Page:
narwhal, star of the sea!


“Undersea adventures have never been so darn cute.

One day the unceasingly cheerful Narwhal finds himself “in new waters” and meets his soon-to-be best friend, the slightly apprehensive Jelly the jellyfish. Narwhal has never met a jellyfish, and Jelly has never met a narwhal; the two learn about each other through a lively exchange of facts. Their aquatic adventures are plentiful: they read books together, try to form a not-exclusively-narwhal pod, and daydream about waffles and robots. Jokes abound, giving this a lighthearted animated sensibility. Cool pelagic blues mingle with a merry sunshine yellow over simple, line-based characters, creating a homespun, whimsical feel that works well to evince their buoyant escapades and uncomplicated happiness. Expression lines visually punctuate the illustrations, giving the characters a lively boost. When Narwhal gets a good idea, his tusk lights up to emit jolly, ochre lines; Jelly’s sometimes-dour moods are communicated with scribbly black clouds hovering overhead. Together, Narwhal and Jelly navigate the intricacies of making a friendship work, discovering that friends can share a great time together even when engaged in the most pedestrian activities. The incessant charm and unabashed joy should make this an easy sell.

Swimmingly delightful and a guaranteed smile-maker. (Graphic fiction. 6-10)”


“Geez, Narwhal and Jellyfish are adorable. There’s no other word as appropriate for this duo, who quickly get past having never seen anything like each other and move on to being best friends. After all, they both like waffles and fun, so a tight bond is inevitable—even though each is pretty sure the other is imaginary. This trim graphic novel offers three stories and some bonus material (fun facts about narwhals and jellyfish and a narwhal song), all of which skew young enough that even early readers will coast through with little trouble. Jellyfish is sort of the straight . . . fish to Narwhal’s more freewheeling style, but they’re both pretty loopy. The high point of humor is the final story, wherein Jellyfish sets out to read Narwhal’s favorite book, only to discover it is blank; the concept, conveyed with a blank double-page spread, is both amusing and thought-provoking. Cool, creamy blues play nicely with cheerful yellow, evoking both sunny delight and the oceanic depths from which these two sprang. There’s a lot conveyed with very few lines, as Jellyfish’s face in particular shows incredible range, from fear to exasperation to exuberant joy (meanwhile, Narwhal is apparently in a state of perpetual bliss). The odd-couple pairing is familiar ground in children’s lit, but it works so well here, and with such agreeable illustrations, that any lack of originality is easily forgiven; readers will likely clamor for the next outing.”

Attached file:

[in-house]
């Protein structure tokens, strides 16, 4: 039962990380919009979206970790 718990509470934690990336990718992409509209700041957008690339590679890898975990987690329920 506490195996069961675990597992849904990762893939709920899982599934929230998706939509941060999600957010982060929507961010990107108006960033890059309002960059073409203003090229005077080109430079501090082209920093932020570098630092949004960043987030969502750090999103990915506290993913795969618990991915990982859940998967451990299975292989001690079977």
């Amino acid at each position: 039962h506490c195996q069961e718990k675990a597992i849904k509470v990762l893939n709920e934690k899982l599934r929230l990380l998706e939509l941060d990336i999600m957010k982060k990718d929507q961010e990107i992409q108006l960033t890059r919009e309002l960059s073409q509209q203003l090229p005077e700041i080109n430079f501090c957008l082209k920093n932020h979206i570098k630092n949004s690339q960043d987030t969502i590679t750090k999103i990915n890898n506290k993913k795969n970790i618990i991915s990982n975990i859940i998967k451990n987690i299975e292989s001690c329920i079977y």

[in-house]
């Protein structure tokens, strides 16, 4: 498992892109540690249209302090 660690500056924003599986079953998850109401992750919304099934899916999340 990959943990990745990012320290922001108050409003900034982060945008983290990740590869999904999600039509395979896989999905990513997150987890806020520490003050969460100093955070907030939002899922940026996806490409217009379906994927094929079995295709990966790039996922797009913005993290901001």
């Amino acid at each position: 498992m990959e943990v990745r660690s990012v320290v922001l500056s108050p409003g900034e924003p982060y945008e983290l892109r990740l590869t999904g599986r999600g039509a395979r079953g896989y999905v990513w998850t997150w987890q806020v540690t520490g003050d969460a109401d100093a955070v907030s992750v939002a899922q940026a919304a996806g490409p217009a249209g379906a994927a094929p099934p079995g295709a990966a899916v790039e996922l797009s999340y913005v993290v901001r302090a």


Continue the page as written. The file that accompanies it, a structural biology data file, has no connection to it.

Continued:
– April Spisak, The Bulletin of the Center for Children’s Books, STARRED review

“Clanton (Something Extraordinary) introduces an imaginative and self-confident narwhal in a bubbly trio of comics. In the first story, Narwhal befriends Jelly, a jellyfish, even though Jelly has never met a narwhal and Narwhal has never met a jellyfish. “What is up with that horn?” asks a frowning Jelly. “It’s actually more of a tusk-tooth,” Narwhal replies good-naturedly. Clanton outlines his heroes in rough pencil and colors them digitally—Narwhal resembles a floating comma, Jelly a semicircle with dangly tentacles—creating a loose, off-the-cuff aquatic environment. The cast grows in the second tale as Narwhal amasses an eclectic pod of sea creatures who grin broadly as they get their honorary narwhal horns (sorry, tusk-teeth). Bantering dialogue entertains throughout, but the book’s best moment might belong to the third story, when Narwhal lends Jelly his “favorite book in the whole wide water,” which is blank (Clanton gives the joke maximum impact by including two blank pages). “It’s an imagination book, Jelly!” Narwhal explains. Readers ready for underwater goofiness of the non-SpongeBob variety will be eager for more adventures from this duo. Ages 6–9. Agent: Marietta Zacker, Gallt & Zacker Literary. (Oct.)”

– Publishers Weekly